Japanese gardening is an art that brings peace and tranquility both to the artist and to the beholder. It has developed in Japan since olden times and, during the centuries, it has gone through a lot of changes, yet never lost its original spirit and intent.
When you visit Japan, be sure not to miss these amazing places. They are unique in every aspect: the sensation they will give you, the way they are built and decorated. They are an oasis of tranquility in a world that seems unable to slow down.
Read our brief article and learn something more about gardens in Japan.
- The long history of Japanese gardens began in the 7th century and still goes on today.
- Every element of the Japanese gardens is carefully chosen to create a harmonic atmosphere.
- Gardens come in different styles, each one characterized by its own structure and decorative elements.
- The different styles were born during different periods, reflecting the main philosophical and religious schools.
- If you want to fully appreciate the complexity of the gardens, hiring a guide is fundamental.
The design of Japanese gardens is carefully thought out, so as best to represent the religious and philosophical ideas of its creator. Every decorative object, from the sand to the rock, from the bridges to the lanterns, is chosen to be part of a greater plan, with harmony being the most important element.
The gardens originated during the 7th century, and since then many different styles have been developed. Each style focuses on something different, but it can be said that all of them try to suggest an isolated and ancient landscape, to express transiency of beauty and fragility of life.
Rocks, ponds, sand, and water are arranged so as to hide the hand of the artist and give the viewer a sense of naturalness. Buddhism has always been the main inspiration for designers, and many of the elements found in a garden convey a strong symbolical meaning. With the introduction of Zen Buddhism, gardens have become simpler and more tranquil.
Elements of a Japanese garden
Japanese gardens aim to capture the essence of nature, and gardeners have to do this by working with a limited space. Every element becomes important: structure, harmony, and serenity.
Water, being a strong symbol in Buddhism, cannot be missing. Along with stones, it represents yin and yang. Ponds and rivers will be placed wisely, and different styles can be followed when placing streams of water: An “ocean style”, with rock eroded by water; or “marsh pond style”, a large pond with aquatic plants. Miniature waterfalls are important as well.
Different rocks represent different things. A flat rock might symbolize the earth; a vertical rock will stand for the house of the Eight Immortals. Volcanic rocks are used as stepping stones, while sedimentary rocks are normally used around the lakes.
Placing the rocks in the right spots greatly contributes to the general aesthetics of the garden, and they must naturally blend in with the surrounding environment.
As the many small islands inside the gardens represent heavenly places, bridges symbolize a way to reach paradise, immortality. They can be made of wood, of stone, or of logs covered with earth and moss. They can be flat or arched.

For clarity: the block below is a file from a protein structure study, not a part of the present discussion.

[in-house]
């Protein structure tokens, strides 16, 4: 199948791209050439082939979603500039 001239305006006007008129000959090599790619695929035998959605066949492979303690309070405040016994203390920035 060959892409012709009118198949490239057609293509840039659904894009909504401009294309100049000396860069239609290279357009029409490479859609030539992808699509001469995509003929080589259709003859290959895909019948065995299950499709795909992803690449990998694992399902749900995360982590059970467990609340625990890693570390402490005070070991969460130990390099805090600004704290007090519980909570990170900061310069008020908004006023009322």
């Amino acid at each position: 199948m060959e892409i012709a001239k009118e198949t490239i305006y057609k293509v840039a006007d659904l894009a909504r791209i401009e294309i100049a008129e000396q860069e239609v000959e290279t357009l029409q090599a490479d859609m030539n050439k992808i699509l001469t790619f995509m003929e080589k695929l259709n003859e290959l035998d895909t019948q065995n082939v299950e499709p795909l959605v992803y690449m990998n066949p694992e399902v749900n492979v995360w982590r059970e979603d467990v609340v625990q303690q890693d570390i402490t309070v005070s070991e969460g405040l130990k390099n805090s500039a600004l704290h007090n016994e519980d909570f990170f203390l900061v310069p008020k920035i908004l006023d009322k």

Touristic tours of gardens became popular during the Edo period, and thus many bridges and paths were constructed.
Stone lanterns originated during the Nara period, and were introduced to the gardens during the Momoyama period. Each one of their forming elements corresponds to an element of the Buddhist cosmology: earth, water, fire, air, and spirit (or void).
Trees and Plants
Trees and plants are chosen and not casual. They are used to hide unwanted sights, to provide a background to the garden, to add more elements to a scene. When gardeners choose the trees, they will consider their garden colors, and flowers are chosen by their season of flowering. Lotus, sacred to Buddhists, conveys a strong religious meaning.
Niwaki is the technique used to control the growth of the trees: they are trimmed and sometimes bent in order to provide a better landscape.
Styles of Japanese gardens
Different garden styles originated during different periods and served different purposes. Each one of them is structured in its own way, using peculiar decorative elements.
Chisen-shoyū-teien – Pond Garden
This kind of garden, imported from China, is characterized by a main building with two wings, ending in a pavilion used by guest to enjoy the view of the pond. Musicians used to play on the islands in the center of the lake.
Created by members of a Buddhist sect, this kind of garden symbolizes the Pure Land where Buddha uses to contemplate lotus. A Buddha hall is located on the island. The most famous paradise garden can be found in the garden of the Phoenix Hall of the Byōdō-in Temple.
Roji – Tea Garden
Roji (the path to the teahouse) was created during the 14th century as an inspiration for visitors to meditate and get ready for the ceremony. There are an outer and an inner garden, and visitors can rinse their hands and mouth with water. The path is made to look like an isolated mountain trail.
Kaiyū-shiki-teien – Stroll Garden
Stroll gardens date back to the Edo period. They are surrounded by a path that goes around the lake. The scenery outside the garden is as important as the one inside; and the best view is hidden until the last moment by fences and winding paths.
Popular Gardens to Visit in Japan
Gardens can be found all over the country, but there is an incredible concentration in Tokyo and, especially, in Kyoto.
The former capital city has more than 1,600 Buddhist temples, many Shinto shrines, and dozens of amazing gardens. Due to this incredible concentration of sacred places, Zen gardens can be found everywhere. They are minimalistic, and their main components are sand and rock. As said above, gardens vary in style and size, and each one is unique in its own way.